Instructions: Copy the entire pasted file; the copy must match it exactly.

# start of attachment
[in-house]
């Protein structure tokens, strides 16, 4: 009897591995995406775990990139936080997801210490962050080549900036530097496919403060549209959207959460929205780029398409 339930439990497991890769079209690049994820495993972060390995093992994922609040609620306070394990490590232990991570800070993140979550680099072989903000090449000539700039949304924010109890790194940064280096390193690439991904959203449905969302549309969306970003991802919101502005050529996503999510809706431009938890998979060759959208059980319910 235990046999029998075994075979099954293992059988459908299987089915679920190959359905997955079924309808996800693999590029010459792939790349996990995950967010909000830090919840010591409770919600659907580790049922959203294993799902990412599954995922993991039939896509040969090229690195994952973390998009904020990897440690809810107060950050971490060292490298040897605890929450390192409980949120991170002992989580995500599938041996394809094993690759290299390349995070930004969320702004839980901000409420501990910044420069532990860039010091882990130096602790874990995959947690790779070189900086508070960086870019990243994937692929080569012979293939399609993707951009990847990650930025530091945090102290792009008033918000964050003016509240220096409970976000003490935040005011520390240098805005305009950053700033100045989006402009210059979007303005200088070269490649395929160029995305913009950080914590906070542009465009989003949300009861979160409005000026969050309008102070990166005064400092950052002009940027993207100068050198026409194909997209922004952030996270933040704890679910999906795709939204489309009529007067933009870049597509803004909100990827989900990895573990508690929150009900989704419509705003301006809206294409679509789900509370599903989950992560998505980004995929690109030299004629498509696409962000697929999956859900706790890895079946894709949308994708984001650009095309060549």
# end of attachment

[in-house]
């Protein structure tokens, strides 16, 4: 009897591995995406775990990139936080997801210490962050080549900036530097496919403060549209959207959460929205780029398409 339930439990497991890769079209690049994820495993972060390995093992994922609040609620306070394990490590232990991570800070993140979550680099072989903000090449000539700039949304924010109890790194940064280096390193690439991904959203449905969302549309969306970003991802919101502005050529996503999510809706431009938890998979060759959208059980319910 235990046999029998075994075979099954293992059988459908299987089915679920190959359905997955079924309808996800693999590029010459792939790349996990995950967010909000830090919840010591409770919600659907580790049922959203294993799902990412599954995922993991039939896509040969090229690195994952973390998009904020990897440690809810107060950050971490060292490298040897605890929450390192409980949120991170002992989580995500599938041996394809094993690759290299390349995070930004969320702004839980901000409420501990910044420069532990860039010091882990130096602790874990995959947690790779070189900086508070960086870019990243994937692929080569012979293939399609993707951009990847990650930025530091945090102290792009008033918000964050003016509240220096409970976000003490935040005011520390240098805005305009950053700033100045989006402009210059979007303005200088070269490649395929160029995305913009950080914590906070542009465009989003949300009861979160409005000026969050309008102070990166005064400092950052002009940027993207100068050198026409194909997209922004952030996270933040704890679910999906795709939204489309009529007067933009870049597509803004909100990827989900990895573990508690929150009900989704419509705003301006809206294409679509789900509370599903989950992560998505980004995929690109030299004629498509696409962000697929999956859900706790890895079946894709949308994708984001650009095309060549």